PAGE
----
The system described in the patent issued to Fletcher et al varies the frequency of the DC welding pulses applied to the arc while monitoring the arc voltage to determine the frequency at which the maximum arc voltage is observed. Fletcher et al report that operating the welding power supply at that frequency provides the optimal welding characteristics. However, the Fletcher system is intended for gas tungsten arc welding ("GTAW") (also known as tungsten inert gas, or "TIG", welding), wherein the arc is formed between a nonconsumable tungsten electrode and the workpiece. Accordingly, in GTAW, the arc length is constant; by comparison, in GMAW, as addressed by this invention, the arc length fluctuates in a more complex manner. Accordingly, in GTAW the arc voltage is essentially constant, while in GMAW the arc voltage varies considerably. Hence, the teachings of Fletcher et al are not directly applicable to GMAW.

Ideally, a computer-controlled GMAW system would detect signals from various sensors monitoring the key variables in the welding process, determine the mode of metal transfer, for example, by comparing the monitored variables to preset values, and alter the welding process accordingly by sending control signals to the welding power source. Control actions responsive to the sampled signals would be developed rapidly, so that possible flaws in the welding process might be detected on a real-time basis and the parameters adjusted as necessary to correct the on-going welding process. Only in this manner can automated welding be carried out without an unacceptable number of unsatisfactory welds.

As noted, detection of meaningful characteristics of the welding process is critical in determining whether an ongoing welding process should be altered or terminated. For example, often GMAW is intended to be carried out in the spray transfer mode; the spray transfer mode exhibits characteristic electrical signals from which weld quality information can be obtained. It is likewise important to detect characteristic patterns of electrical signals associated with the short circuit and globular transfer modes. Proper signal processing would allow detection of the transfer mode, droplet transfer frequency, and droplet transfer stability. If welding is being carried out in the short circuit transfer mode, the frequency of the short circuits will indicate if appropriate voltage or current levels are being output by the GMAW power source.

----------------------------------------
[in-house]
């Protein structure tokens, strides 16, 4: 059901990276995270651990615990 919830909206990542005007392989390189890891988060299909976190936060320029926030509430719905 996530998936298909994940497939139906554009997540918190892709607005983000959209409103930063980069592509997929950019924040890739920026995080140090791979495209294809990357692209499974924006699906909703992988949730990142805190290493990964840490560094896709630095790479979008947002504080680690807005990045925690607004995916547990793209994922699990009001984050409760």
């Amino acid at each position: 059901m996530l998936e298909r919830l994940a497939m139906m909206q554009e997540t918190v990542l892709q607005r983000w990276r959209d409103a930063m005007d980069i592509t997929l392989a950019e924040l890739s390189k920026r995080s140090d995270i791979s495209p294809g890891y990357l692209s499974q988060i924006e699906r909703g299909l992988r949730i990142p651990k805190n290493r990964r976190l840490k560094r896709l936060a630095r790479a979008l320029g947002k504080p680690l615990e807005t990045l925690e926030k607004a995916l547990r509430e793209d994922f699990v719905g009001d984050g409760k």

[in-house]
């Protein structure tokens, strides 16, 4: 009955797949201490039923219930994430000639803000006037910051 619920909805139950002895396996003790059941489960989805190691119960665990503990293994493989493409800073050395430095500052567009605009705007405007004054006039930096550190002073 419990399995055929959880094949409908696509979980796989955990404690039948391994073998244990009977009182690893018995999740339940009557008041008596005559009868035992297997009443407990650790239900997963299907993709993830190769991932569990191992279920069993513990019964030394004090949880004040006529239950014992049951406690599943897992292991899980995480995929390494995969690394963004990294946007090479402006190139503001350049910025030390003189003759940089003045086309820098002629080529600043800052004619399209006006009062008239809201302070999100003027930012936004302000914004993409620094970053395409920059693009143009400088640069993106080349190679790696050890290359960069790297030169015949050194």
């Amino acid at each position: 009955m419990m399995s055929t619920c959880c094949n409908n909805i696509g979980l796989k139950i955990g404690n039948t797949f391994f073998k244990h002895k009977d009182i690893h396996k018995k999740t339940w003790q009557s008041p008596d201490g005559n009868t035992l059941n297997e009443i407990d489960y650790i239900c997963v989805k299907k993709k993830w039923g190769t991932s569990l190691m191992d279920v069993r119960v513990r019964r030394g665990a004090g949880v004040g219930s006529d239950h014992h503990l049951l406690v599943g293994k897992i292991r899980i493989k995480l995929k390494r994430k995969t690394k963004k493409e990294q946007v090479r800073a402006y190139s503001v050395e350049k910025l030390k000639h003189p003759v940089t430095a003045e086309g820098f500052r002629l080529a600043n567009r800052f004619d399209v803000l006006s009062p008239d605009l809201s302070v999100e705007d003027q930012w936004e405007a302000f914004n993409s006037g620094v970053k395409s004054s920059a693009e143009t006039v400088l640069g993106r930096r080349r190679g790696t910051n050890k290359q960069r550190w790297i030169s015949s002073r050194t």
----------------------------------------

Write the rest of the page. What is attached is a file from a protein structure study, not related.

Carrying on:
More specifically, as indicated above it would be desirable to provide an automated welding control system capable of monitoring the weld parameters which control the mode of metal transfer from the electrode to the workpiece. As indicated above, metal transfer in GMAW may take place in a short circuiting mode in which the electrode periodically physically touches the workpiece, thus shorting and extinguishing the arc; a globular transfer mode in which the arc is continuous but metal is transferred as a relatively unstable series of large globules; and a spray transfer mode, wherein smaller droplets are transferred at a higher frequency. The spray transfer mode is generally preferred for production rate welding and therefore it is desired to provide a control system which can monitor the welding operation to determine whether spray transfer is occurring and correcting the welding parameters as necessary.

It is understood that the mode of metal transfer is determined at least in part by the arc length. In GMAW, the arc length tends to fluctuate both randomly, for example, due to irregularities in the workpiece causing variation in the CTWD, and periodically, that is, corresponding to detachment of metal droplets from the electrode. Moreover, although the arc length could be determined if the voltage across the arc itself were known, as indicated above in GMAW it is only possible as a practical matter to monitor the voltage supplied between the contact tube and the workpiece. However, the arc voltage, the parameter of real interest, is but one of several voltages which sum to the total voltage supplied, the others being the voltage between the contact tube and the electrode, and the voltage drop along the length of the electrode extension. As the consumable electrode is fed into the arc during the GMAW process, the electrode extension varies quite substantially with droplet detachment and with variation in the CTWD. The voltage drop between the electrode and the contact tube may also vary due to intermittent contact and the like.